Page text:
Over the last four years, the University of California Santa Barbara has become as much my home as my childhood house designed and built by my father. In a way, it’s more my home than anywhere else — it is here I am coming into my own as a scholar and human being, it is here I have found a community of people who are in many respects closer to me than my own family.

On May 23, 2014, the very foundation of our world was shattered. Much ink has already rightfully been spilled over this surreal tragedy. To a certain extent many people (including myself) feel inured to such horrific events because the plain fact is that they are so common. If we were all to appropriately mourn each event such as this, we could not continue to be productive people able to carry out our day-to-day lives.

As a teaching assistant, I’ve had the privilege of teaching hundreds of wonderful students about the history of art. Within my department alone, four of the six who died were either current or previous students. I have the awful blessing of being able to say none were mine, although they were students of my colleagues. My colleagues will now have to negotiate how to confront those empty chairs in their classrooms. Our lecture hall for our Modern to Contemporary Art survey will be permanently missing two people. How could we have anticipated this moment?

The fact of the matter is if you spend your life living and working at a university, you have, as I did two weeks ago, wondered what you would do if someone were to come in and start shooting in the library stacks. To say these thoughts are born out of illogical paranoia is to deny the precedent that established them: School shootings — that very phrase — are part of the vernacular of American culture.

The survey course for which I am currently a teaching assistant canceled sections this week. Last Tuesday we discussed the coming week’s lesson plan, which was to be a section on feminism and performance art. We were to end class with a discussion of the Suzanne Lacy and Leslie Labowitz’s media performance In Mourning and In Rage from 1977 in which women cloaked in black responded to the “Hillside Strangler” case on the steps of Los Angeles City Hall. They were protesting the ways in which the media failed to appropriately address systemic violence against women (killers have targeted, raped, tortured, and murdered women specifically). Lacy and Labowitz’s piece is markedly remembered for the powerful chant these cloaked women uttered: “In memory of our sisters, we fight back!”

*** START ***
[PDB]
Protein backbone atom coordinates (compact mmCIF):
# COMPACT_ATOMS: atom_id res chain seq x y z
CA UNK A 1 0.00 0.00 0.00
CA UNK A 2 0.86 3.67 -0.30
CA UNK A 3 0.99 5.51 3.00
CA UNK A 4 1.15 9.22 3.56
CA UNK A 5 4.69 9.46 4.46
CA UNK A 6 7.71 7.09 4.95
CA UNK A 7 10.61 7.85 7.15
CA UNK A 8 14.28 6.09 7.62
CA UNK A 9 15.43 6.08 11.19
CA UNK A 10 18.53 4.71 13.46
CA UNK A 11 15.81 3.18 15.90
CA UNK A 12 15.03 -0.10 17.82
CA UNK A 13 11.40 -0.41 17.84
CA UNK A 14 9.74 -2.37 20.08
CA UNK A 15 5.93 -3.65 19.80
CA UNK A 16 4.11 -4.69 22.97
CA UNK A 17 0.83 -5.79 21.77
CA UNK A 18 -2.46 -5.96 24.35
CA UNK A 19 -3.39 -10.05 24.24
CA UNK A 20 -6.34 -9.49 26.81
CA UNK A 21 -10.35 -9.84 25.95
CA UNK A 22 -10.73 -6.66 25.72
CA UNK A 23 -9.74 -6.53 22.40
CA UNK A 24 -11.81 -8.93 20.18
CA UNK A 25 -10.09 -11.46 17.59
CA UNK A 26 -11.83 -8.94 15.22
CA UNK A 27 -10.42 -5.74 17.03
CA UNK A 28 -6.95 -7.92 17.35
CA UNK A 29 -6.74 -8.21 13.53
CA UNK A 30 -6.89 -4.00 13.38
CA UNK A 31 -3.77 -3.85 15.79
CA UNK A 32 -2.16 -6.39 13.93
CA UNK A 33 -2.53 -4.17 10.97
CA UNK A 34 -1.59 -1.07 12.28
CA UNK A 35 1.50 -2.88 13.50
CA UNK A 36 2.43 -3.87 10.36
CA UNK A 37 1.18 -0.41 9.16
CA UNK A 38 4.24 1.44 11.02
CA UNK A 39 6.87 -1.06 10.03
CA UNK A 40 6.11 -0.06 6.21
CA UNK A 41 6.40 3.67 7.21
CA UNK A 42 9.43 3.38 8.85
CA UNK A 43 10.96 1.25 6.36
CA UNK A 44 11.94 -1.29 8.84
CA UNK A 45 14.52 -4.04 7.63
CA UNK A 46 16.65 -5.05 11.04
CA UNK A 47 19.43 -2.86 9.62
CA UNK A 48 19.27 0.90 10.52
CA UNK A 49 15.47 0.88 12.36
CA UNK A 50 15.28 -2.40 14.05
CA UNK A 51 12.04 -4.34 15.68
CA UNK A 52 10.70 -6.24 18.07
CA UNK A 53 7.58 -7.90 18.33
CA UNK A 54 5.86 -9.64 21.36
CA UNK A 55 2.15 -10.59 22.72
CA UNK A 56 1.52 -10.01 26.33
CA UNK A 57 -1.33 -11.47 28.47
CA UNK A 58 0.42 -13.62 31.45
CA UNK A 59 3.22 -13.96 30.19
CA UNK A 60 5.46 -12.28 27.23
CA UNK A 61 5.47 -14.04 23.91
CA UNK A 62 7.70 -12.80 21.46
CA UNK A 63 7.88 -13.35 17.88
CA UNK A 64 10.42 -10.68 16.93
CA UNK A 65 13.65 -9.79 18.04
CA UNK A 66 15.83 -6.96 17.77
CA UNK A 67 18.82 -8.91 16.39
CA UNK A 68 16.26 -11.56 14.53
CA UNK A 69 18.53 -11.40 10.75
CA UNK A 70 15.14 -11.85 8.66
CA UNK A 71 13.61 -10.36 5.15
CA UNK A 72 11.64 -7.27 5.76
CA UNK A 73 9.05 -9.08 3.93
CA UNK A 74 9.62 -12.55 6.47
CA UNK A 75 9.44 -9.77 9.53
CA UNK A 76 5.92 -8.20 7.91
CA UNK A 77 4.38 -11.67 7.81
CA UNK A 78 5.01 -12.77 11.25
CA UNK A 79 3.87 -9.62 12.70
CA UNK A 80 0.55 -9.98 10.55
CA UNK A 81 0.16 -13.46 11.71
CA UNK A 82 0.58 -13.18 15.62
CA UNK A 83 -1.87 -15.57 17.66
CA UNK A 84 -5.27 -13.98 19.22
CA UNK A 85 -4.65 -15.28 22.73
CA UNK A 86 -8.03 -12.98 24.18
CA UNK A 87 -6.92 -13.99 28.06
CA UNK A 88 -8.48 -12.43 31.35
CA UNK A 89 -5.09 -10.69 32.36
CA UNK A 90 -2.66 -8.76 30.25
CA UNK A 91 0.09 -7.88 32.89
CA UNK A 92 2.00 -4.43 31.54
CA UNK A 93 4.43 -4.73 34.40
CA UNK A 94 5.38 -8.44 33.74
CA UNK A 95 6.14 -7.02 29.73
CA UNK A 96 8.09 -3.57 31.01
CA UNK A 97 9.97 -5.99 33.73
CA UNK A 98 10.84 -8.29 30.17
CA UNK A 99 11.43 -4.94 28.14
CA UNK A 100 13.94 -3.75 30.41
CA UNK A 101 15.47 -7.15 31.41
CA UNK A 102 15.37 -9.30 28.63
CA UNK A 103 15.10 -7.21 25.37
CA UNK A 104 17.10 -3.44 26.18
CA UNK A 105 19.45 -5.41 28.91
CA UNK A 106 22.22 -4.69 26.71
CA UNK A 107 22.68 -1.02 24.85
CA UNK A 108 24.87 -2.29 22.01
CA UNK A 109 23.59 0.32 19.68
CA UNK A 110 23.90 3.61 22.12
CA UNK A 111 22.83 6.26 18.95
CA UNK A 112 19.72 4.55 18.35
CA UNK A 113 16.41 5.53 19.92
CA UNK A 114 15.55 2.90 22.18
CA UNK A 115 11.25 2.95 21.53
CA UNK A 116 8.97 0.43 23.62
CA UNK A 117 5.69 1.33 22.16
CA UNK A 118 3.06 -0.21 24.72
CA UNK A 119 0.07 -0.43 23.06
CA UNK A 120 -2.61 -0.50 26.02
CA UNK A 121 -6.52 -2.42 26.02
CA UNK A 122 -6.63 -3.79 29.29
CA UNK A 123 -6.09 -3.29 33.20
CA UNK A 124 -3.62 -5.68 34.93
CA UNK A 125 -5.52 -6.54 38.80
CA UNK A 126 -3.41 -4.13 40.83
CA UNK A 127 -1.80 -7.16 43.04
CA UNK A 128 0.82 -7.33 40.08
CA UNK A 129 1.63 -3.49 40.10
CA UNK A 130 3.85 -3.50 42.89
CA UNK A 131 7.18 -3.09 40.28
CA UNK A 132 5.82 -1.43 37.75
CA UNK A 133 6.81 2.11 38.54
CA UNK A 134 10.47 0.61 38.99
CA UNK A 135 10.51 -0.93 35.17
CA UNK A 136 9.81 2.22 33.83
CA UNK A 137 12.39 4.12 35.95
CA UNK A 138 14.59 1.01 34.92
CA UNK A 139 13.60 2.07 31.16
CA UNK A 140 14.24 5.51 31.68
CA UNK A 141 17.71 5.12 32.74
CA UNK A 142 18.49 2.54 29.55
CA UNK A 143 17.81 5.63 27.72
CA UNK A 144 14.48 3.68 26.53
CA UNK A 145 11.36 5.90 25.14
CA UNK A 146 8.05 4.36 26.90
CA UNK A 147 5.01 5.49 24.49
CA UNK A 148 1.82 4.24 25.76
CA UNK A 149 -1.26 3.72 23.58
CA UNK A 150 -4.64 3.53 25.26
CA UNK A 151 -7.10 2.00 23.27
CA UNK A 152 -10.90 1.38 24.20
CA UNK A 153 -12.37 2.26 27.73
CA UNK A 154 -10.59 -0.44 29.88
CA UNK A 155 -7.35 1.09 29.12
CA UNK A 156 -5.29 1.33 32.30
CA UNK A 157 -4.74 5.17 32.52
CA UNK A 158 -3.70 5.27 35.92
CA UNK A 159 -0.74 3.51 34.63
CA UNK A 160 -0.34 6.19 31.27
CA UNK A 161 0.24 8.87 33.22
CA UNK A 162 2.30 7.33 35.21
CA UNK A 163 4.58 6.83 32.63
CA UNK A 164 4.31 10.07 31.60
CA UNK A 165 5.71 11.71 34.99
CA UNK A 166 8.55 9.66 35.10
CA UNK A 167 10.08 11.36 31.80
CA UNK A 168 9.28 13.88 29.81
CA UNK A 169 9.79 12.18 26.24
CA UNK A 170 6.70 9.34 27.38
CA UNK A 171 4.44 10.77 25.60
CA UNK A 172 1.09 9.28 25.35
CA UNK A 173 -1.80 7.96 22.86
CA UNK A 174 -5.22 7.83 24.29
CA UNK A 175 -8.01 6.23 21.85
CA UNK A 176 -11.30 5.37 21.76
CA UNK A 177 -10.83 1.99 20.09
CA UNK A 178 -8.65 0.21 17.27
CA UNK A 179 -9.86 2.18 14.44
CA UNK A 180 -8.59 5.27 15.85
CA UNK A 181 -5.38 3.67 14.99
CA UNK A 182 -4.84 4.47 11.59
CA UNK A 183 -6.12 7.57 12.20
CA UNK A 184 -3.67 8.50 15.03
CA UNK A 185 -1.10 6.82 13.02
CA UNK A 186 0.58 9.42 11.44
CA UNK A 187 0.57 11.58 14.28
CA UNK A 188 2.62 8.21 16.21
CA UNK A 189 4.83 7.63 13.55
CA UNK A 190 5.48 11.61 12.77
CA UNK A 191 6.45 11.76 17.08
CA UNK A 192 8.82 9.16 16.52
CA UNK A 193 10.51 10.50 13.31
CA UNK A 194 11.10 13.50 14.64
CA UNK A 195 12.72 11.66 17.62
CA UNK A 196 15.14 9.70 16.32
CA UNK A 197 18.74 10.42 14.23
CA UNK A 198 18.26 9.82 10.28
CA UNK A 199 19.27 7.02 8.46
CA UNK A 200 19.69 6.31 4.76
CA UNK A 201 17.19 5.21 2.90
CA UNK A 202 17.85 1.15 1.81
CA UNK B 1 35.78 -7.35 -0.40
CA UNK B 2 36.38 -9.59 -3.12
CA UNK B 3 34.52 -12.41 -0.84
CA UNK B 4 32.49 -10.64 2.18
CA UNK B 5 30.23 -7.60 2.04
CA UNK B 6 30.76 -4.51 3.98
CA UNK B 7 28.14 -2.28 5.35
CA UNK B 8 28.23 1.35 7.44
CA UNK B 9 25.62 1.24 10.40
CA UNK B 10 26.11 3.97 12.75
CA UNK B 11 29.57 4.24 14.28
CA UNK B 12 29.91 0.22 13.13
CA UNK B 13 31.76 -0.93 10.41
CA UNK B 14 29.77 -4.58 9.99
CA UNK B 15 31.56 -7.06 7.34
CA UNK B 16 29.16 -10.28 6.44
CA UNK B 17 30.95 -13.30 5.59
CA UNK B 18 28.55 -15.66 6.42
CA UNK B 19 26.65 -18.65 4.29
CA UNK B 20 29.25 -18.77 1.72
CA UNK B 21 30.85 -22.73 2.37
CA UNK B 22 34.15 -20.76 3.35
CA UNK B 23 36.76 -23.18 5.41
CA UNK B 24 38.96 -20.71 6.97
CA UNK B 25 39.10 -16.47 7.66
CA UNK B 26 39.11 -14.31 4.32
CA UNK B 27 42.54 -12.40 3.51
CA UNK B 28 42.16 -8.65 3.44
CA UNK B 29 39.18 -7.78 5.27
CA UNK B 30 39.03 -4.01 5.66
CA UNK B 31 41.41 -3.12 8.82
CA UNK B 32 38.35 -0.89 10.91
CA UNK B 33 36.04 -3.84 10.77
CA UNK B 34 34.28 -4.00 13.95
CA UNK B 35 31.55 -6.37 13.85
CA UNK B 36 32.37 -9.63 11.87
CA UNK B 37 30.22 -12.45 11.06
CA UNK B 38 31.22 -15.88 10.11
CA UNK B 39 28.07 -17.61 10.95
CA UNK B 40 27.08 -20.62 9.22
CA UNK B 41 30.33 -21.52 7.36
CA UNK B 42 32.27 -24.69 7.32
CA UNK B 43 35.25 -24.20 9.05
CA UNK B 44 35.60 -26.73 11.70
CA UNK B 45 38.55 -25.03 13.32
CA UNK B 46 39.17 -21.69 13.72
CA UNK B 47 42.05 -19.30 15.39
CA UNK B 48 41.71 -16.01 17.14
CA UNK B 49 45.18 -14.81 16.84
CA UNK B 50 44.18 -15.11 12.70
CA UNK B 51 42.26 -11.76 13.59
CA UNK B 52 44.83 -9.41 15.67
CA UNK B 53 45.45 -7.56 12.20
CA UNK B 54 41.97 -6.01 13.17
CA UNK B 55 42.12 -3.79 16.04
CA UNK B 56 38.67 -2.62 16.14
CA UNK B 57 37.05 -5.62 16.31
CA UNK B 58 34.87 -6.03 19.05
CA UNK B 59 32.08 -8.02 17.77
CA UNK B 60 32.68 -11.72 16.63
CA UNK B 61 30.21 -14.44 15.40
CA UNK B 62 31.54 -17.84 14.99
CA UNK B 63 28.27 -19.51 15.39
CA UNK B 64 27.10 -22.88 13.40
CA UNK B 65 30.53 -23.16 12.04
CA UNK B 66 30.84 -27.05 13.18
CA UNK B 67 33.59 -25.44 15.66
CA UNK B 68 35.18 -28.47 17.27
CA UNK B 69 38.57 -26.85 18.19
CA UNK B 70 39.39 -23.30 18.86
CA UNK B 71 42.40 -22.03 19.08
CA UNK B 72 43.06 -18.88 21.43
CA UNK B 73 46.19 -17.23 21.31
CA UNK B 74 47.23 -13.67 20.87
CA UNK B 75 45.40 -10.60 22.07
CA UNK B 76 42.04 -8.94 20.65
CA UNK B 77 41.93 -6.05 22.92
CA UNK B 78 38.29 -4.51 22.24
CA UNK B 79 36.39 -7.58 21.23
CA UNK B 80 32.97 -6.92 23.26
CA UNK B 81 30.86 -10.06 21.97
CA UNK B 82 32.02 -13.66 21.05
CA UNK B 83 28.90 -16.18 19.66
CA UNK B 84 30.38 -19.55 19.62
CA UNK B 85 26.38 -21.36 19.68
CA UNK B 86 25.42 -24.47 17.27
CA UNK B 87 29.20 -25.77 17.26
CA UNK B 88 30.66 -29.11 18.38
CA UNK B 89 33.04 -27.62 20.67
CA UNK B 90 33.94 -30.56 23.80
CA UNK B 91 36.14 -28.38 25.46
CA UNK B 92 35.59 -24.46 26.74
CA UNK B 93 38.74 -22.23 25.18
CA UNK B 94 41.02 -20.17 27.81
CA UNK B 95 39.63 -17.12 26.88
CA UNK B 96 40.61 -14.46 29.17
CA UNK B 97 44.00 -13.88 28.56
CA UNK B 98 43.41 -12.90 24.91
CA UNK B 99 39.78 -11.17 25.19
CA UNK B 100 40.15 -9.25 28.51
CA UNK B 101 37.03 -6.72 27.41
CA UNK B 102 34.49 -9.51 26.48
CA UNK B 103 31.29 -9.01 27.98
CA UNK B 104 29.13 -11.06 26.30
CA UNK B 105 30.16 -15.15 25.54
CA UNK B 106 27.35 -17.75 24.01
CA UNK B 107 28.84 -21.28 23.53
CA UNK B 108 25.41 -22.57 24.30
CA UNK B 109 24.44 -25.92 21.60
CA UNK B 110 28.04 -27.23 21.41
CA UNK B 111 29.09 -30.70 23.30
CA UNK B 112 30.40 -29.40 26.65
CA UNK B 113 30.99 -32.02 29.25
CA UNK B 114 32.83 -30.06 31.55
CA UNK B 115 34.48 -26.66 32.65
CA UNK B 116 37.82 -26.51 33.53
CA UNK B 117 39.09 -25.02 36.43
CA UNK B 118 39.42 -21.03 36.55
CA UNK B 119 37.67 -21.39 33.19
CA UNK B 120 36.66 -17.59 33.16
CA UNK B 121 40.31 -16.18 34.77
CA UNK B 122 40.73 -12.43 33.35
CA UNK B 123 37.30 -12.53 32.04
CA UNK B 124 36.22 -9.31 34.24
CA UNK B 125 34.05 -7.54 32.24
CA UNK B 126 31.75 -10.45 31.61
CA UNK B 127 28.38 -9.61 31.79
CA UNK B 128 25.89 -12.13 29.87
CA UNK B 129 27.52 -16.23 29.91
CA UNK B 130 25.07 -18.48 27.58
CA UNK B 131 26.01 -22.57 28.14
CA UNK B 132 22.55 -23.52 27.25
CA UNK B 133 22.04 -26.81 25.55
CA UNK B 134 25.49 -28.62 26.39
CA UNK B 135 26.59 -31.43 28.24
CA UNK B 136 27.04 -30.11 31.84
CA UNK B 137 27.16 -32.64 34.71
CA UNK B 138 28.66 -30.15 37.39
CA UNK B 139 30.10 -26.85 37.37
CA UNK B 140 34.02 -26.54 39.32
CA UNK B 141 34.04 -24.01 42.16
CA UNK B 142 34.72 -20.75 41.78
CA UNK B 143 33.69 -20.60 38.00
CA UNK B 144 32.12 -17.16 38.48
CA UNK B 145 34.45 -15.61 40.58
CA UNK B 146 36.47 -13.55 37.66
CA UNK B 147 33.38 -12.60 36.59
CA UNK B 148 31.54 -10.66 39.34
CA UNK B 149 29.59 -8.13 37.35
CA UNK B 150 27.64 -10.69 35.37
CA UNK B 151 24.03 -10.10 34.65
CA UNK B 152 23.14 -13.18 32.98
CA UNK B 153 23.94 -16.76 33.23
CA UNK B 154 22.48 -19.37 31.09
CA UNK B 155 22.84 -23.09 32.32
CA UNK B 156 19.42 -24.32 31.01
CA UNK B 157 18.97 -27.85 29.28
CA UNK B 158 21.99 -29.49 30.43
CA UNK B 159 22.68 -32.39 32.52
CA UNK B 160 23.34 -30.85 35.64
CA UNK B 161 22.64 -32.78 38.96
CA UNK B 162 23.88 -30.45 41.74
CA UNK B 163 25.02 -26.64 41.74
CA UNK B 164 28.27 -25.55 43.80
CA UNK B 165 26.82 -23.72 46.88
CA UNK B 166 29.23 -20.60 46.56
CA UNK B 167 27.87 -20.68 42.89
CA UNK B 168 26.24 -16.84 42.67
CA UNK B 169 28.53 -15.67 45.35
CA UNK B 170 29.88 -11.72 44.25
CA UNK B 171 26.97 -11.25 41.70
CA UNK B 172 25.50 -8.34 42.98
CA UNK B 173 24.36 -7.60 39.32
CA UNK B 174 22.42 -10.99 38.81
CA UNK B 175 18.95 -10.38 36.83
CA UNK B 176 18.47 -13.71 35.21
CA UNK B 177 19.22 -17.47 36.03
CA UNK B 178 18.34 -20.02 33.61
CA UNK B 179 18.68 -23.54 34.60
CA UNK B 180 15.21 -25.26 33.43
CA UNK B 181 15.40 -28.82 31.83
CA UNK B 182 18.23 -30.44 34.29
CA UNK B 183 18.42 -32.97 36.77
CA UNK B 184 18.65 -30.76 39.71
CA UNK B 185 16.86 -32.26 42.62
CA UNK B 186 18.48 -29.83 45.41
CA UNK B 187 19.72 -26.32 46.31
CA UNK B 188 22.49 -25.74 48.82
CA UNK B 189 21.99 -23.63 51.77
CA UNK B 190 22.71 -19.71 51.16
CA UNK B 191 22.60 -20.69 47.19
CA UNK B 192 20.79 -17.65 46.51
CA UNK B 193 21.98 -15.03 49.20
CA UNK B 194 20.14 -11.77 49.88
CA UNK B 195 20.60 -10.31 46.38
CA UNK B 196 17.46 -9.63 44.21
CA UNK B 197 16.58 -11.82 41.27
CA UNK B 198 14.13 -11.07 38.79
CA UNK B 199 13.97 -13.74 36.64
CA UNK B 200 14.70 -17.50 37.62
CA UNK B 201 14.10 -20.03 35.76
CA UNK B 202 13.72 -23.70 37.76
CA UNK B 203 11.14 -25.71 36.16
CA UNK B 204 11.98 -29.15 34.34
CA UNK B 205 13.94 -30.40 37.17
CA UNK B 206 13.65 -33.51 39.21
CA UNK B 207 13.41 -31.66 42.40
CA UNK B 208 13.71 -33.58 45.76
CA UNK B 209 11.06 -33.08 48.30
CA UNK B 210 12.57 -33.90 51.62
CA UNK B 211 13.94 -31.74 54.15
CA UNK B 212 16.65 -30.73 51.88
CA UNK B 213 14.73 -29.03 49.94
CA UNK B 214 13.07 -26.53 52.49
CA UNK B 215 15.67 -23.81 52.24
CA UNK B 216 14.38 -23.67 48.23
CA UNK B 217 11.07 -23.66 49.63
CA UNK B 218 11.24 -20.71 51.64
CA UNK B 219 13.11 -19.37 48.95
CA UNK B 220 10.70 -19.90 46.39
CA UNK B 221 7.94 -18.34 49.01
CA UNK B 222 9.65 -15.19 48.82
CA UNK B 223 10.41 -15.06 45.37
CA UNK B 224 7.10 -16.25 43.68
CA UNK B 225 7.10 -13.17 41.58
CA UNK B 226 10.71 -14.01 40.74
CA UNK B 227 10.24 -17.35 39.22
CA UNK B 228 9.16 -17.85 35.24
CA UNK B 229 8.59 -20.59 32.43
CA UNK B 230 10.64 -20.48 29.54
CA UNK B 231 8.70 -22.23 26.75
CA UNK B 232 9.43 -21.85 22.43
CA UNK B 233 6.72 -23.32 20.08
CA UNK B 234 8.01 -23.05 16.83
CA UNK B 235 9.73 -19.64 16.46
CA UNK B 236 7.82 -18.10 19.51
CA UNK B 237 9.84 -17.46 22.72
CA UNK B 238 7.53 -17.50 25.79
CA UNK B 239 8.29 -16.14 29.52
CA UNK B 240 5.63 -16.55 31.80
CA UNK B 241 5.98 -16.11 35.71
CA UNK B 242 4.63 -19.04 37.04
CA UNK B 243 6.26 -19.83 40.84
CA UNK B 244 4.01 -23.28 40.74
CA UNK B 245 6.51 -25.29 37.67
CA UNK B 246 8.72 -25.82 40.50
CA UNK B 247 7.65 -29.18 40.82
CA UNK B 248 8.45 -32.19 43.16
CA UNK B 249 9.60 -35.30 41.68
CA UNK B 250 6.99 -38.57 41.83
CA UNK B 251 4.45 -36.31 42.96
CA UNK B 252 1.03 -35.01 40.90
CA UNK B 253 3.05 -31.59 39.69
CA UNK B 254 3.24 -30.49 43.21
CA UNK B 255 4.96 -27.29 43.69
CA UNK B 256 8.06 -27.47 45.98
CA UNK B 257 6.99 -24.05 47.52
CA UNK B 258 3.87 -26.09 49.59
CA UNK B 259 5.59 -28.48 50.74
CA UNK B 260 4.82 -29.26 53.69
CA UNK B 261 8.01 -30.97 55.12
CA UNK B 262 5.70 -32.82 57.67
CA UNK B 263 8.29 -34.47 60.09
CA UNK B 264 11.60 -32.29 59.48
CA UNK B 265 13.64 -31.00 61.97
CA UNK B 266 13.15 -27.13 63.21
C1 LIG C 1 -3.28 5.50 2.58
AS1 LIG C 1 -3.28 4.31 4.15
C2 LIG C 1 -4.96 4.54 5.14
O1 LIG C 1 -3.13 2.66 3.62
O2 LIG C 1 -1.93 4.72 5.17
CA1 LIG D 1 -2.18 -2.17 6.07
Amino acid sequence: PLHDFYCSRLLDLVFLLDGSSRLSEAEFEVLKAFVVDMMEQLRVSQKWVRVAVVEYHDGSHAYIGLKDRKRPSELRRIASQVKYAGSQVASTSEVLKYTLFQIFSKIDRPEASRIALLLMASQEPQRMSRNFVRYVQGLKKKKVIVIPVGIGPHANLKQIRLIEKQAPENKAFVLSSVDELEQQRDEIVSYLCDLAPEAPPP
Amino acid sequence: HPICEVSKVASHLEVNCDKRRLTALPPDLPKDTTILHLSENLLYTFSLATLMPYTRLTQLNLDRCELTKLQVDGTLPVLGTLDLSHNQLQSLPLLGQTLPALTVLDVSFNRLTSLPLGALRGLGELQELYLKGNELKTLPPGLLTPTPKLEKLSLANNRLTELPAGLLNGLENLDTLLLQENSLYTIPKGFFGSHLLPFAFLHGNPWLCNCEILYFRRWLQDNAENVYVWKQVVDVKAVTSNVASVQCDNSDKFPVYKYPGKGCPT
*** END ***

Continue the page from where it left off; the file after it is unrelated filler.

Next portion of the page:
In the most terrible sense, this was the best and the worst week possible to teach this particular piece to my students. Five days before I would have taught this section, young women and men were the target of a young man’s ire because these women would not give what he had decided was rightfully his, that being their affections, bodies, and sex. Let us remember the piece is from 1977. This is 2014.

In academia, if a historian were to make an argument that a tragic event was primarily caused by only one thing, the argument would be labeled reductive, overgeneralized, and lacking nuance. Such is the case with the shootings in Isla Vista. This event is the result of not only issues concerning gun control, mental health care, and a culture of sexual entitlement, but rather a horrible confluence of all of the above. To say this event is unbelievable is to deny the possibility of believing that horror such as this exists — for it is no longer unbelievable; it is. As historians, our job is to try and make sense of seemingly aberrant and impossible events. It is our endeavor to figure out what conditions could lead to this kind of horrendous occurrence.

I implore everyone to think about these issues — gun control, mental health care, misogyny — as part of the larger fabric of our world. These issues engage with each other and transgress borders. It is our job to address each for what they are and recognize how they might intersect.

In mourning and in rage, in memory of our brothers and sisters, we must fight back.


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